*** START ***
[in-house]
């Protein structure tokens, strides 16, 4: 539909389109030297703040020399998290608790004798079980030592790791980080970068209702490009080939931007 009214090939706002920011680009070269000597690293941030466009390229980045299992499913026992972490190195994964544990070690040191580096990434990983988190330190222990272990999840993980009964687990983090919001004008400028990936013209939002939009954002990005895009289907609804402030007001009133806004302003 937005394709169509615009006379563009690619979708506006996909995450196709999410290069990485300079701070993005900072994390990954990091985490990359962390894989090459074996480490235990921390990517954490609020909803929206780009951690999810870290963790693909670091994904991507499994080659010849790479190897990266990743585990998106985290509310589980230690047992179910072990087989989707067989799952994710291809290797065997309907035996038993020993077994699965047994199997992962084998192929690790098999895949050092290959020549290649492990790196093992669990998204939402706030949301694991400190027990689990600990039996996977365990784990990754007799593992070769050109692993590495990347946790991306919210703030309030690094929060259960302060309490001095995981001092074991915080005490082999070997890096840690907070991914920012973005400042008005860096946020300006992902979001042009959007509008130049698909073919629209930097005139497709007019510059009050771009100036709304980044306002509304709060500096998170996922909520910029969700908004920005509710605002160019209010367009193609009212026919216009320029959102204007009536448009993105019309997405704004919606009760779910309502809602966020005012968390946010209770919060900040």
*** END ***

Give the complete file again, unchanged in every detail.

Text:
[in-house]
């Protein structure tokens, strides 16, 4: 539909389109030297703040020399998290608790004798079980030592790791980080970068209702490009080939931007 009214090939706002920011680009070269000597690293941030466009390229980045299992499913026992972490190195994964544990070690040191580096990434990983988190330190222990272990999840993980009964687990983090919001004008400028990936013209939002939009954002990005895009289907609804402030007001009133806004302003 937005394709169509615009006379563009690619979708506006996909995450196709999410290069990485300079701070993005900072994390990954990091985490990359962390894989090459074996480490235990921390990517954490609020909803929206780009951690999810870290963790693909670091994904991507499994080659010849790479190897990266990743585990998106985290509310589980230690047992179910072990087989989707067989799952994710291809290797065997309907035996038993020993077994699965047994199997992962084998192929690790098999895949050092290959020549290649492990790196093992669990998204939402706030949301694991400190027990689990600990039996996977365990784990990754007799593992070769050109692993590495990347946790991306919210703030309030690094929060259960302060309490001095995981001092074991915080005490082999070997890096840690907070991914920012973005400042008005860096946020300006992902979001042009959007509008130049698909073919629209930097005139497709007019510059009050771009100036709304980044306002509304709060500096998170996922909520910029969700908004920005509710605002160019209010367009193609009212026919216009320029959102204007009536448009993105019309997405704004919606009760779910309502809602966020005012968390946010209770919060900040």